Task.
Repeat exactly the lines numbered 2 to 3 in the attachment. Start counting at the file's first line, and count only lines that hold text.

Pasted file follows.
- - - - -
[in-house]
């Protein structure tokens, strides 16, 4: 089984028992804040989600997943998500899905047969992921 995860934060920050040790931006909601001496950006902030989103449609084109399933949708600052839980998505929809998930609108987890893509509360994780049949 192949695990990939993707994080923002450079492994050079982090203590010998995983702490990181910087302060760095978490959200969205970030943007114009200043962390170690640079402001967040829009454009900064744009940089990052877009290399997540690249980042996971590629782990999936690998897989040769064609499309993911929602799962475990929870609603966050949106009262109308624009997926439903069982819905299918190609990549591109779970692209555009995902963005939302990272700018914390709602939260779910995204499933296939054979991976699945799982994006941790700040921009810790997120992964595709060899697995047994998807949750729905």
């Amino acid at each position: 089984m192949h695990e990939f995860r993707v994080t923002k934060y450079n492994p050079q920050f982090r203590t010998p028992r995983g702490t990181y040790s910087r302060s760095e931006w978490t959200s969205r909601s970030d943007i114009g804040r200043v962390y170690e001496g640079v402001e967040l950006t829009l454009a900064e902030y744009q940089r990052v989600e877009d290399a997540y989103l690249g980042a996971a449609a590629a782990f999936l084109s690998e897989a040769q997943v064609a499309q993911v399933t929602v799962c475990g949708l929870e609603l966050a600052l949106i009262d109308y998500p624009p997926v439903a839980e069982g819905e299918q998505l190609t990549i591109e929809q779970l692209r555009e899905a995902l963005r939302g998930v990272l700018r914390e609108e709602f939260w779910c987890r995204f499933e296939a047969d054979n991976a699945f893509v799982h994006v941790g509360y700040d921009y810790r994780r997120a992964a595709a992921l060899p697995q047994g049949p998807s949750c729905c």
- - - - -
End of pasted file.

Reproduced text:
């Protein structure tokens, strides 16, 4: 089984028992804040989600997943998500899905047969992921 995860934060920050040790931006909601001496950006902030989103449609084109399933949708600052839980998505929809998930609108987890893509509360994780049949 192949695990990939993707994080923002450079492994050079982090203590010998995983702490990181910087302060760095978490959200969205970030943007114009200043962390170690640079402001967040829009454009900064744009940089990052877009290399997540690249980042996971590629782990999936690998897989040769064609499309993911929602799962475990929870609603966050949106009262109308624009997926439903069982819905299918190609990549591109779970692209555009995902963005939302990272700018914390709602939260779910995204499933296939054979991976699945799982994006941790700040921009810790997120992964595709060899697995047994998807949750729905």
């Amino acid at each position: 089984m192949h695990e990939f995860r993707v994080t923002k934060y450079n492994p050079q920050f982090r203590t010998p028992r995983g702490t990181y040790s910087r302060s760095e931006w978490t959200s969205r909601s970030d943007i114009g804040r200043v962390y170690e001496g640079v402001e967040l950006t829009l454009a900064e902030y744009q940089r990052v989600e877009d290399a997540y989103l690249g980042a996971a449609a590629a782990f999936l084109s690998e897989a040769q997943v064609a499309q993911v399933t929602v799962c475990g949708l929870e609603l966050a600052l949106i009262d109308y998500p624009p997926v439903a839980e069982g819905e299918q998505l190609t990549i591109e929809q779970l692209r555009e899905a995902l963005r939302g998930v990272l700018r914390e609108e709602f939260w779910c987890r995204f499933e296939a047969d054979n991976a699945f893509v799982h994006v941790g509360y700040d921009y810790r994780r997120a992964a595709a992921l060899p697995q047994g049949p998807s949750c729905c």